Back in late August 2010, Ľubomír Harman, a 48-year-old man wearing blue ear defenders and armed with an assault rifle, shot dead seven people before killing himself in Devínska Nová Ves. The Judiciary Oscars Association met two months after the shooting spree in October 2010, and in June 2011 Nový Čas published images from the party of retired judge Tibor Péchy sporting blue ear defenders and carrying an imitation assault rifle, plus video footage of the meeting. In a case filed this year, the judges and senior prosecutor are objecting to associations between the images from the Bonanno bar and the mass murderer, arguing that there was no mimicking of Harman. They also claim the photographs were modified and falsified.
Róbert Bános, a lawyer acting for Nový Čas, said that there was no illegal interference in the personal rights of the people attending the meeting in the Bonanno bar and so their requests for compensation for non-material damage should not be met, the SITA newswire reported on February 27.
One of the judges, Supreme Court Justice Štefan Michálik, who is seeking compensation of €100,000 from Nový Čas, alleges that articles about the meeting at the Bonanno bar could have been politically ordered. Michálik said that at the time the reports were published there was what he called a witch-hunt against judges and that the election of the general prosecutor was also taking place, SITA reported.
Press freedom concerns
The Slovak committee of the International Press Institute (IPI) has expressed deep concern over what it calls growing pressure by courts, judges and the judiciary in general on the freedom of press guaranteed by the constitution of Slovakia.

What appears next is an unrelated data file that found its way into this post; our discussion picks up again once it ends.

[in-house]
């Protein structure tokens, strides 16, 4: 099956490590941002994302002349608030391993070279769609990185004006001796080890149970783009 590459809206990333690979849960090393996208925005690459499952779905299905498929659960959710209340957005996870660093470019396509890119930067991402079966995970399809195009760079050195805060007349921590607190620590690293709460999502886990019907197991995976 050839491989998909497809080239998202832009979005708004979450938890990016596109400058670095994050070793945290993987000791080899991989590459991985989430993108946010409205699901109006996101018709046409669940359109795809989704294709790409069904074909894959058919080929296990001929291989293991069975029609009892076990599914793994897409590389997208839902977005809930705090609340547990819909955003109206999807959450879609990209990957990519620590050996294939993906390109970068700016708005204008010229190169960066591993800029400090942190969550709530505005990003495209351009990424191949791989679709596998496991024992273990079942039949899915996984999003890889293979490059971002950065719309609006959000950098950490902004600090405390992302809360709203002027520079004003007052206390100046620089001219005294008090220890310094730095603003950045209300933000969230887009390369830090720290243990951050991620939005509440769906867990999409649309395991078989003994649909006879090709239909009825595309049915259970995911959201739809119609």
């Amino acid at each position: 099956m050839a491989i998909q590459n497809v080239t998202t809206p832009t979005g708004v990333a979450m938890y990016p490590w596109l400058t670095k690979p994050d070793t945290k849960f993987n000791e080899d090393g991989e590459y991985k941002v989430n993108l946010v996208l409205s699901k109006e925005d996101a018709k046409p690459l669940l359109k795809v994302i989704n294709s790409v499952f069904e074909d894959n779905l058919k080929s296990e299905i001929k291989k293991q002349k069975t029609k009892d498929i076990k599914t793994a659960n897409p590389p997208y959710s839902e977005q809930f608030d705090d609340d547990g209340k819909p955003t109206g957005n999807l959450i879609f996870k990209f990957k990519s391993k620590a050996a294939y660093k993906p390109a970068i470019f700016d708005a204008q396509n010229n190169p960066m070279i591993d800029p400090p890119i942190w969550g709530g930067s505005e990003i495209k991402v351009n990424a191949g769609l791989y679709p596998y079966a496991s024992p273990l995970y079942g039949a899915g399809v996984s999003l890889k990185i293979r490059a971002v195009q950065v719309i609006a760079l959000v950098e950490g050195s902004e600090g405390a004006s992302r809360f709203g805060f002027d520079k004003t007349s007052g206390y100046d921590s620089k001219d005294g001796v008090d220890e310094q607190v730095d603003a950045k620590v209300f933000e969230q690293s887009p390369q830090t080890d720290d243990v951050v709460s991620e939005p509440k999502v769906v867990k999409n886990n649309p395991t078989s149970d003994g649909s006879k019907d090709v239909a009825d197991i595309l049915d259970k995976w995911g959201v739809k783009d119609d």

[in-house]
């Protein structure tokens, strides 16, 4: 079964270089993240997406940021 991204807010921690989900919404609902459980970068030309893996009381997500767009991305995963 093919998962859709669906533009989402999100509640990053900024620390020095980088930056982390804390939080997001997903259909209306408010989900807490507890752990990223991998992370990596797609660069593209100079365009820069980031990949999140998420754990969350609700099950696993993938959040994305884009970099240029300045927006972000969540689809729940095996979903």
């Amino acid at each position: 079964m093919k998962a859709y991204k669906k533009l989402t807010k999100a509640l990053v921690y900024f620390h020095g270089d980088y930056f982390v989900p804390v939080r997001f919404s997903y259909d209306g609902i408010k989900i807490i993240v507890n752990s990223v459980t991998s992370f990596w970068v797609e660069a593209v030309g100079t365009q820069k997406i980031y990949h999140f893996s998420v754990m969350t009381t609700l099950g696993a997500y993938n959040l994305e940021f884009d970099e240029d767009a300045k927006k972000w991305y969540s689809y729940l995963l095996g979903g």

Lawsuits filed by judges and prosecutors in the Bonanno case and Truban’s case against Sme are direct threats to the media as representatives of the public in the performance of their basic function of informing the public and acting as a check on state power, said Pavol Múdry, the chairman of the board of IPI Slovakia, in an official statement.
“Both cases of attacks on the media evoke justified concerns that judges, prosecutors and the judiciary in general behave as though they are a class of untouchable people sheltered from criticism and ultimately beyond the reach of public control,” said Múdry. “Yet, even in the decisions the judiciary cannot stand above all and must accept the fact that it must be accountable to the public.”
According to IPI Slovensko, in the Bonanno case journalists are being accused of revealing inappropriate behaviour by judges and prosecutors who acted at odds with the code of judicial ethics.
Dunja Mijatović, the OSCE Representative on Freedom of the Media, expressed concern over members of the Slovak judiciary seeking high damages awards in lawsuits against the media.
“One of the indispensable roles of the media is to hold a mirror to society and inform people about matters of public interest. Public officials need to endure a higher threshold of criticism, including by members of the media,” Mijatović wrote on May 2 in a letter to Slovak Foreign Minister Miroslav Lajčák, according to the OSCE website.
“In the case of judge Truban, it is not only that the court did not respect the fact that the daily published true and factual information, which no one has denied, and that the daily now has to apologise, but by ordering the daily to publish the apology on its front page, the court directly interfered in the responsibility of the publishing house and the editor-in-chief for the content they publish,” Múdry said in a statement.
IPI Slovensko is calling on state bodies, including the Slovak Parliament, the Slovak Government, and the Ministry of Justice, as well as judges and prosecutors themselves, while maintaining respect for the independence of the judiciary, to create conditions for eliminating practices which limit freedom of speech and of the press.
6. May 2013 at 0:00 | Beata Balogová